Kings Bay. This class hosts 20-plus speakers who provide information and answer any questions. This class will be 9 a.m. to 4 p.m., July 30. To register, call 573-4513.Returning to Children workshop July 19Children can feel the effects of deployment, too. Learn to recognize your childrens positive and negative behaviors in relation to the deployment, homecoming and reintegration of their military parent. This class will be 10 to 11 a.m., July 19. Call 573-4512 to register and for more information.How to survive Learn how to reduce financial stress of the holidays. This workshop helps participants plan for holiday spending and make the most effective use of money this holiday season. This class is scheduled for 2 to 4 p.m., July 18. Registration is recommended. For more information call 573-4514.Military Pay issues program July 25Military Pay issues is a program designed to familiarize learners with military compensation so they will be able to verify information on their Leave and Earnings Statement and correct common pay problems. Also discussed is the value of the complete military compensa tion package. This class will be 9 to 11 a.m. July 25 Registration is required. Call 573-4513 for more information or to register.Car-buying strategies examined July 19This two-hour workshop provides in-depth training on looking for a car, how not to get taken for a ride and the important dos and donts before you step onto the car lot. Topics include negotiating, trade-ins, discounts, financing and high-pressure sales tactics. This class is for 2 to 4 p.m., July 19. Registration is recommended. For more information, call 573-9783.FFSC Family Get Together THE PERISCOPE, NSB KINGS BAY, Thursday, July 12, 2012 11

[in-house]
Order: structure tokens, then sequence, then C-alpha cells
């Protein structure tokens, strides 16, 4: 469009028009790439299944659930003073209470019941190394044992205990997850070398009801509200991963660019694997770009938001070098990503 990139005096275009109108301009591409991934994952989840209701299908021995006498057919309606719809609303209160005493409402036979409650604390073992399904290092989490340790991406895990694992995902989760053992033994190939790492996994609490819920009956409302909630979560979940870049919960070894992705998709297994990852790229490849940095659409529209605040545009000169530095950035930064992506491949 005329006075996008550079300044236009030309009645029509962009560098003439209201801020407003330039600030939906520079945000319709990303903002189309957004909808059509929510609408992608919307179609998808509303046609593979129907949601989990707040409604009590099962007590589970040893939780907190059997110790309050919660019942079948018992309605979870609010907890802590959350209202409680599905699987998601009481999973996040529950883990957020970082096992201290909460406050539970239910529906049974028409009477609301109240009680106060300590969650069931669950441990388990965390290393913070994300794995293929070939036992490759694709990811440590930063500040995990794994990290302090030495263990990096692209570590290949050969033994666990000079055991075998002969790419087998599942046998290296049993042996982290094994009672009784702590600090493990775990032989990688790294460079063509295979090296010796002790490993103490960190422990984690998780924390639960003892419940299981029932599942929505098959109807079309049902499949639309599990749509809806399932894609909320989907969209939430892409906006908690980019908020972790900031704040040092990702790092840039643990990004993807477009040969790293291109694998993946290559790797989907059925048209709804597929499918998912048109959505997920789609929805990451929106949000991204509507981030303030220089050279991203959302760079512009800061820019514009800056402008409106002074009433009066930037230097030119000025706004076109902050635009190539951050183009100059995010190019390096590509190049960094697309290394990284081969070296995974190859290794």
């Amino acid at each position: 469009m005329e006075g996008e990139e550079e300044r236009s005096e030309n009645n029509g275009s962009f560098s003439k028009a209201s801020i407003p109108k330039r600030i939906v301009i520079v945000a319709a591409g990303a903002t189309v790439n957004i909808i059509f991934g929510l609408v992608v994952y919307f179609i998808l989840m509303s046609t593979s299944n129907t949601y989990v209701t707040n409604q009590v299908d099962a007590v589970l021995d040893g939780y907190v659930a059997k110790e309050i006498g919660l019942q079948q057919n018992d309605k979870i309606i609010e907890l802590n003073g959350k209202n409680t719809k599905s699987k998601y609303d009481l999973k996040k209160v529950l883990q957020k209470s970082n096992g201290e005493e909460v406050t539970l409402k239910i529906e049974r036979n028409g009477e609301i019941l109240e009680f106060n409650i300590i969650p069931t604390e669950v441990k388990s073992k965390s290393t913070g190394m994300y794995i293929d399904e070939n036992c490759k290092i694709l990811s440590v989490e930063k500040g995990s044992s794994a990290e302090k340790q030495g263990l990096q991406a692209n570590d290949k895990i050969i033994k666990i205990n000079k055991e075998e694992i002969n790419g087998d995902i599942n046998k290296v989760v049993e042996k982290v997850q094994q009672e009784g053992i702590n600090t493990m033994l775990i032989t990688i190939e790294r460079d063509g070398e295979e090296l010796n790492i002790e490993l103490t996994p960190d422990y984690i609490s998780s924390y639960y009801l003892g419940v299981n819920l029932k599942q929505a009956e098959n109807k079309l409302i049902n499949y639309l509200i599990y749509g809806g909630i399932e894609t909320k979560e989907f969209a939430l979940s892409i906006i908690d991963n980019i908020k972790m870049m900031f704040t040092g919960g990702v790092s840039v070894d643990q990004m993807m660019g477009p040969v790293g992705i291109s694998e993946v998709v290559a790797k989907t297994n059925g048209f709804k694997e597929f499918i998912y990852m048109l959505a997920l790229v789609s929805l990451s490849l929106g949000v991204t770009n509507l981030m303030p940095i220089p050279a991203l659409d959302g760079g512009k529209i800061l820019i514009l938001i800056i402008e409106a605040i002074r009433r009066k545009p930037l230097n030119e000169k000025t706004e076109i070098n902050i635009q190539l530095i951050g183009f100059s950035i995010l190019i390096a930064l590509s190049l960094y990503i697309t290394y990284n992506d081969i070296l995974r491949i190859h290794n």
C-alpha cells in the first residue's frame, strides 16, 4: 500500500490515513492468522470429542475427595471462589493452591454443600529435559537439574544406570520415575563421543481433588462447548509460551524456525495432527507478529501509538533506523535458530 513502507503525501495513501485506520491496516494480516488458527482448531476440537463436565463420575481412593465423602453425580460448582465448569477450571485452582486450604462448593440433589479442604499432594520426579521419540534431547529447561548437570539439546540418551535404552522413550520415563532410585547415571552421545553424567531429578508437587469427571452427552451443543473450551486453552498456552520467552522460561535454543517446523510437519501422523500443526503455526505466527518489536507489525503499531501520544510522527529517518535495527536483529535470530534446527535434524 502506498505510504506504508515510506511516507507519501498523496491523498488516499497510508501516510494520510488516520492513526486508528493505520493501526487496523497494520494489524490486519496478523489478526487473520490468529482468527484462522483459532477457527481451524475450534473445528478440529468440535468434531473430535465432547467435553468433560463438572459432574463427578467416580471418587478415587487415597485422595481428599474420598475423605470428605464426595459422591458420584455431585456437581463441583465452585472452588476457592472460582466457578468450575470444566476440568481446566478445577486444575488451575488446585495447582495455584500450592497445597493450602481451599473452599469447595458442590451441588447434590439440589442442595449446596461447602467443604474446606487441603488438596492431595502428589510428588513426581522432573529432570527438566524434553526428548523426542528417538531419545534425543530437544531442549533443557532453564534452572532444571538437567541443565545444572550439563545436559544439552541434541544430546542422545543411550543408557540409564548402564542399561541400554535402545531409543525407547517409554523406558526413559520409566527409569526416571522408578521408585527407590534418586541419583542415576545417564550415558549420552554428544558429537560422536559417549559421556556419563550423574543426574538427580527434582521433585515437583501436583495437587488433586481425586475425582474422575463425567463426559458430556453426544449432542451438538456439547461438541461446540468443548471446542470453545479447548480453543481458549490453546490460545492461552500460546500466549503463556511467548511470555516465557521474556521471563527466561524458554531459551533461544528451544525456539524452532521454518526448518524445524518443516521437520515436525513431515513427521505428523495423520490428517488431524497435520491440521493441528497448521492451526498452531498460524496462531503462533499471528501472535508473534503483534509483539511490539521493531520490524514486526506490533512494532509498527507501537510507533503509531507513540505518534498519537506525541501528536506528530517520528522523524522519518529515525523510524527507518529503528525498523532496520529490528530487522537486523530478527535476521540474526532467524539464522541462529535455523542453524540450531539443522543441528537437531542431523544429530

PAGE 12

Navy College educational information 12 THE PERISCOPE, NSB KINGS BAY, Thursday, July 12, 2012

PAGE 16

16 THE PERISCOPE, NSB KINGS BAY, Thursday, July 12, 2012